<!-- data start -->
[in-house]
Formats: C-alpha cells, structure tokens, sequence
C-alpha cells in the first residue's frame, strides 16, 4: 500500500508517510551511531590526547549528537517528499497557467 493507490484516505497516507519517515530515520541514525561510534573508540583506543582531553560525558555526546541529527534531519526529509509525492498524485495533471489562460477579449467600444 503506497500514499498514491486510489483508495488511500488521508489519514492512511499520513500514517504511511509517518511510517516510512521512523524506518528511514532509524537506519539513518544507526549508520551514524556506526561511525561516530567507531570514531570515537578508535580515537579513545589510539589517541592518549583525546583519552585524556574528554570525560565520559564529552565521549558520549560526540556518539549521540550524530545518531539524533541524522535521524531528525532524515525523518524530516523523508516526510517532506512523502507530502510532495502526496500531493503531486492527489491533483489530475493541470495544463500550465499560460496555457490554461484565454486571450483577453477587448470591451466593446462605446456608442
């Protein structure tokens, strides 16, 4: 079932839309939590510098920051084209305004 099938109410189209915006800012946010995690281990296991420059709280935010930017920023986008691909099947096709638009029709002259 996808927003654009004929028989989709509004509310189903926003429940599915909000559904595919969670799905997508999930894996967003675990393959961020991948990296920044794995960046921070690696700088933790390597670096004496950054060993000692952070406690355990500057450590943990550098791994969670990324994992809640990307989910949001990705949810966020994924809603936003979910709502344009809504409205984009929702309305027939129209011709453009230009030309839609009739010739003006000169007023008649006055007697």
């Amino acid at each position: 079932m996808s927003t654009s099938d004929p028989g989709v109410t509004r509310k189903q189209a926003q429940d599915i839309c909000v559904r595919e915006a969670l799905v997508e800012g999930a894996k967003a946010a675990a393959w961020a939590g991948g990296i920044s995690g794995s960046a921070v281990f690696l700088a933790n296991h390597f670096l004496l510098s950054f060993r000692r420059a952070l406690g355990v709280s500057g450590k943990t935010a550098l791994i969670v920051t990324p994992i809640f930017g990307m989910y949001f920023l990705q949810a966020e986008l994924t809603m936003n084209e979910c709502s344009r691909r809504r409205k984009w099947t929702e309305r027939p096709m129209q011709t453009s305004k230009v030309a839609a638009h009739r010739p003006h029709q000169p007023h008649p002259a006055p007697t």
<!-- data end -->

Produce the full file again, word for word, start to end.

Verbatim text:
[in-house]
Formats: C-alpha cells, structure tokens, sequence
C-alpha cells in the first residue's frame, strides 16, 4: 500500500508517510551511531590526547549528537517528499497557467 493507490484516505497516507519517515530515520541514525561510534573508540583506543582531553560525558555526546541529527534531519526529509509525492498524485495533471489562460477579449467600444 503506497500514499498514491486510489483508495488511500488521508489519514492512511499520513500514517504511511509517518511510517516510512521512523524506518528511514532509524537506519539513518544507526549508520551514524556506526561511525561516530567507531570514531570515537578508535580515537579513545589510539589517541592518549583525546583519552585524556574528554570525560565520559564529552565521549558520549560526540556518539549521540550524530545518531539524533541524522535521524531528525532524515525523518524530516523523508516526510517532506512523502507530502510532495502526496500531493503531486492527489491533483489530475493541470495544463500550465499560460496555457490554461484565454486571450483577453477587448470591451466593446462605446456608442
């Protein structure tokens, strides 16, 4: 079932839309939590510098920051084209305004 099938109410189209915006800012946010995690281990296991420059709280935010930017920023986008691909099947096709638009029709002259 996808927003654009004929028989989709509004509310189903926003429940599915909000559904595919969670799905997508999930894996967003675990393959961020991948990296920044794995960046921070690696700088933790390597670096004496950054060993000692952070406690355990500057450590943990550098791994969670990324994992809640990307989910949001990705949810966020994924809603936003979910709502344009809504409205984009929702309305027939129209011709453009230009030309839609009739010739003006000169007023008649006055007697």
């Amino acid at each position: 079932m996808s927003t654009s099938d004929p028989g989709v109410t509004r509310k189903q189209a926003q429940d599915i839309c909000v559904r595919e915006a969670l799905v997508e800012g999930a894996k967003a946010a675990a393959w961020a939590g991948g990296i920044s995690g794995s960046a921070v281990f690696l700088a933790n296991h390597f670096l004496l510098s950054f060993r000692r420059a952070l406690g355990v709280s500057g450590k943990t935010a550098l791994i969670v920051t990324p994992i809640f930017g990307m989910y949001f920023l990705q949810a966020e986008l994924t809603m936003n084209e979910c709502s344009r691909r809504r409205k984009w099947t929702e309305r027939p096709m129209q011709t453009s305004k230009v030309a839609a638009h009739r010739p003006h029709q000169p007023h008649p002259a006055p007697t």